1985. Directed by John Hughes.
There are many films that could be considered iconic, and if you were coming of age during the 1980's, the name John Hughes is most likely part of your DNA. Hughes' genre bending departure from form, Weird Science, is his most creative effort.
Two social outcasts (Anthony Michael Hall & Ilan Mitchell-Smith) decide to create a girl using a computer, brazier headgear rituals, and a dash of Frankenstein for inspiration. Their efforts yield Lisa, the perfect woman who possesses preternatural powers and lives to serve her creators.
Kelly LeBrock as Lisa is the definition of 1980's sex appeal and is the cornerstone of the film, wielding hilarious dialogue and sexual innuendo hand in hand, perfectly simulating the tumultuous and strange teenage relationship experience.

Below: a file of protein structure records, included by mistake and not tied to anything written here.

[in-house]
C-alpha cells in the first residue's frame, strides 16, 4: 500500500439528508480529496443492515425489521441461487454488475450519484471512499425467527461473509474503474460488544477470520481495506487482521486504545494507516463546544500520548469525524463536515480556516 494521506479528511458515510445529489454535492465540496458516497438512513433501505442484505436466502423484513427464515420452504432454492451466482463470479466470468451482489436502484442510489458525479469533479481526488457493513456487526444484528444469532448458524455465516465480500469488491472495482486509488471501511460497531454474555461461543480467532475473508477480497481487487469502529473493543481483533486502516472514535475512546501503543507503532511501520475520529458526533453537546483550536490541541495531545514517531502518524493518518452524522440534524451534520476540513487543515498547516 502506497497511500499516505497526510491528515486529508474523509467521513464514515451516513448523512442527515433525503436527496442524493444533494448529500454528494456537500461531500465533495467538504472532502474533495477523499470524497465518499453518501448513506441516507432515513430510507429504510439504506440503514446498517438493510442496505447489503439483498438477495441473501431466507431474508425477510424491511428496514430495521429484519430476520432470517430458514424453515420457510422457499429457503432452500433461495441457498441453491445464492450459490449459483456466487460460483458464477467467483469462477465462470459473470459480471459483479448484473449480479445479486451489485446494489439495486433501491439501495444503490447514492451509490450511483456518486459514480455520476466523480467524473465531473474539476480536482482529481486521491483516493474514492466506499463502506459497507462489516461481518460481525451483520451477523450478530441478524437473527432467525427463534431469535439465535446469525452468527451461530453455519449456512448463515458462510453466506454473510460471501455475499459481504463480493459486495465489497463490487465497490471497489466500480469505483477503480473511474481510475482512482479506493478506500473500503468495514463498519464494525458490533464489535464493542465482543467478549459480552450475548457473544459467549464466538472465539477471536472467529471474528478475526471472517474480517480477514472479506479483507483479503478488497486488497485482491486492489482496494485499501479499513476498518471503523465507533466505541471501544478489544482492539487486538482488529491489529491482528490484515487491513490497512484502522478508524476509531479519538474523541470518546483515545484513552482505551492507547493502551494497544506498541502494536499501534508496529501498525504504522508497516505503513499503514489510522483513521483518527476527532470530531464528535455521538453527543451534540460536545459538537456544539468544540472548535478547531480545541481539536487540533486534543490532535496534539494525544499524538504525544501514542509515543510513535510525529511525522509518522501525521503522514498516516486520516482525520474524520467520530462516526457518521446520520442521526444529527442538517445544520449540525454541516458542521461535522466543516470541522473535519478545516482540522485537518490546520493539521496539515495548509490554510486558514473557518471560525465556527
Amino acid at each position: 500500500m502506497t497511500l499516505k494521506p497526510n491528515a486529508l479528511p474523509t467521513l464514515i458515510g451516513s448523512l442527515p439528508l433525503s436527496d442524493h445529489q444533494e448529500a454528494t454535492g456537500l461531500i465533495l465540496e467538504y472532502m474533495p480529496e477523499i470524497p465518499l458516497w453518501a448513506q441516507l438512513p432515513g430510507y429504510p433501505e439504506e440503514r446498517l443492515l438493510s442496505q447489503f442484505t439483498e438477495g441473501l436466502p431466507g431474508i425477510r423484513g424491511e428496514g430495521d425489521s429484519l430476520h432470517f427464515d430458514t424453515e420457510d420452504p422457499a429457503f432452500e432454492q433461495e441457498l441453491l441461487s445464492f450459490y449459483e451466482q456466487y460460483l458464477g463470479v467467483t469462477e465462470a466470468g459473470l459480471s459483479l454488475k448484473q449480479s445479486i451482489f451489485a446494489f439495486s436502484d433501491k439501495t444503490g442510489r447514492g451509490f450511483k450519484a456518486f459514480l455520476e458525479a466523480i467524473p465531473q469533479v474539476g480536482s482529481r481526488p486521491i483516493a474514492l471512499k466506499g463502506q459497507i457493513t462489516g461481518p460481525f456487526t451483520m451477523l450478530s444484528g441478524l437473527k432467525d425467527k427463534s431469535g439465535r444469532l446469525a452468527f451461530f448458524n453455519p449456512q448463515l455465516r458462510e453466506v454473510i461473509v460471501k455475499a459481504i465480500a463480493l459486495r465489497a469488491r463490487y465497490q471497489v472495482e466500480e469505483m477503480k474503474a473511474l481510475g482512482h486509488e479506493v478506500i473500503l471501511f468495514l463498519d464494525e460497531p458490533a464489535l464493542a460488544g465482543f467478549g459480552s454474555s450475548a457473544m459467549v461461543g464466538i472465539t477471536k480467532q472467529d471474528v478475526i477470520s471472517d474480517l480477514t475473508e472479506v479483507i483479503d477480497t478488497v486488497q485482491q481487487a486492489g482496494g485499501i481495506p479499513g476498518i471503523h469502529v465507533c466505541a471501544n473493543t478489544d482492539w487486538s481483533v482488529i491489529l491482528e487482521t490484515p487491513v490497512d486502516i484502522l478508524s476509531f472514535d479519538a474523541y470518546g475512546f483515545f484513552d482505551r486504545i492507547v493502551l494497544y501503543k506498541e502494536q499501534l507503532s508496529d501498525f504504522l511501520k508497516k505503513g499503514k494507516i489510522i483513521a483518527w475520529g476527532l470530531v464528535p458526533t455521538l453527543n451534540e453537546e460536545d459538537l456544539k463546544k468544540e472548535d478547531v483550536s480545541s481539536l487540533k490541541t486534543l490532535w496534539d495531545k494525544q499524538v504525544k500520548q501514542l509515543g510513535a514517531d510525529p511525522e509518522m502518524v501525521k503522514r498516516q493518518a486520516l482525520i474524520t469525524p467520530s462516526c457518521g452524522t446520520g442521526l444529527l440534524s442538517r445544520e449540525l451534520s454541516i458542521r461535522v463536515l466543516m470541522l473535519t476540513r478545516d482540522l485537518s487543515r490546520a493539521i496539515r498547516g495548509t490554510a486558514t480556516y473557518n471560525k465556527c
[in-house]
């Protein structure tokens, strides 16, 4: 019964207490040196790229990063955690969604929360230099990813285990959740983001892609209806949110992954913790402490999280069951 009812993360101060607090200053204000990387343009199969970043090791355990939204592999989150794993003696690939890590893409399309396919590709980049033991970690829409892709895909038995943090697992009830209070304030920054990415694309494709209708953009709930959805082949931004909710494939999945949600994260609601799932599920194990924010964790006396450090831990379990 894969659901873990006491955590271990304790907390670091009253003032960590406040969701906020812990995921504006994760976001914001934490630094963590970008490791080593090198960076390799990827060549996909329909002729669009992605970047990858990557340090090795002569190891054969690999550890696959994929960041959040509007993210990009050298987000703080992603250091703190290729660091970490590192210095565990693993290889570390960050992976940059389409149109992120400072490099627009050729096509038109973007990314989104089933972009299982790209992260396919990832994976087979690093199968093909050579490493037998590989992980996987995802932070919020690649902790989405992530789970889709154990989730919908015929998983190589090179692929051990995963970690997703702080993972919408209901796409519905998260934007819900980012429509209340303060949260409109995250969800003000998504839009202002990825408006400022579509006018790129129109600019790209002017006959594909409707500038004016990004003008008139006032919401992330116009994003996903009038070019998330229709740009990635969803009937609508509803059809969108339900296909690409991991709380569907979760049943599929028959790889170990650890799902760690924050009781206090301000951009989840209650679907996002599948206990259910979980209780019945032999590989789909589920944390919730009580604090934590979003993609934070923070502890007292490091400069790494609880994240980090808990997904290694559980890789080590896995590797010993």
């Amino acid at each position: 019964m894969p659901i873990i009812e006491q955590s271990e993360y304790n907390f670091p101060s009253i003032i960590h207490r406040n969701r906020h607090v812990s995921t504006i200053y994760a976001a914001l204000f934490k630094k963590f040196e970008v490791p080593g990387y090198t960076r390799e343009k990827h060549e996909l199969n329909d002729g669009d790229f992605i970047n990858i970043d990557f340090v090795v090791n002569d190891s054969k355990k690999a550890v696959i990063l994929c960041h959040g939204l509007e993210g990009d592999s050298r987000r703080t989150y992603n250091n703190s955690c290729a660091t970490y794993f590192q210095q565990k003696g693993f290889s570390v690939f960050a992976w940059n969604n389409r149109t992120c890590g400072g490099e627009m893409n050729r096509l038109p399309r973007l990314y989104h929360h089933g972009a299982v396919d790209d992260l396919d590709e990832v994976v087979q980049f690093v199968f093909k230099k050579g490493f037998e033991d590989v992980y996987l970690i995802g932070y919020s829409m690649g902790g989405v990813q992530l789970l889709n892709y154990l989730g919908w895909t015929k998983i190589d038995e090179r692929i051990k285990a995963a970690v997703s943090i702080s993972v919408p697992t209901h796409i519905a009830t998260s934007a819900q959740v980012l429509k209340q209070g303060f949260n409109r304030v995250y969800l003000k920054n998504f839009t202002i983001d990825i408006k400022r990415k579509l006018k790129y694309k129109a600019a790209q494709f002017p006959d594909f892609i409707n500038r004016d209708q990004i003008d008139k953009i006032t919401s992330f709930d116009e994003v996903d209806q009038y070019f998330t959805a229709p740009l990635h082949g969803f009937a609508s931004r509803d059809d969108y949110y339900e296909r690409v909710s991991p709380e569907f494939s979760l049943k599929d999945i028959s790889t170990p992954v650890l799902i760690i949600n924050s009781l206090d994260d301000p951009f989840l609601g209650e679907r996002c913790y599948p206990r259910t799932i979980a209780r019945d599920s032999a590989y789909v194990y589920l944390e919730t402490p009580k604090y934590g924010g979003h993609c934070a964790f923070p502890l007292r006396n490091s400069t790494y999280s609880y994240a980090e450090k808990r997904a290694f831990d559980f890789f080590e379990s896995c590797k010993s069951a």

Robert Downey Jr. plays one of the heroes foils, but it is Bill Paxton as Chet that draws attention every time his macho caricature appears to threaten to stop the fun.
Hughes' script hits all of his high notes, and doesn't depart from his standard formula of misfits rising to the occasion and taking the day. What he does different with Weird Science is that he runs his formula through a shredder and then glues it together with science fiction pastiches and comedic noir undertones. There are wasteland bikers, demonic sloth frogs, and fedora wearing bar patrons, all of them circling LeBrock's femme non-fatale.
This film stands the test of time because its scenes are interwoven in a powerful visual manner that allows the viewer to transition from genre to genre with ease. What begins as an underage drinking story of legendary proportions may become a hilarious bathroom encounter in one breath and a post apocalyptic confrontation in another.
You can't help but fall in love with this odd cousin to Hughes' renowned catalogue of high school blues because it is exactly the opposite: A story of humor and ultimately about loving our flaws because its our flaws that make us unique.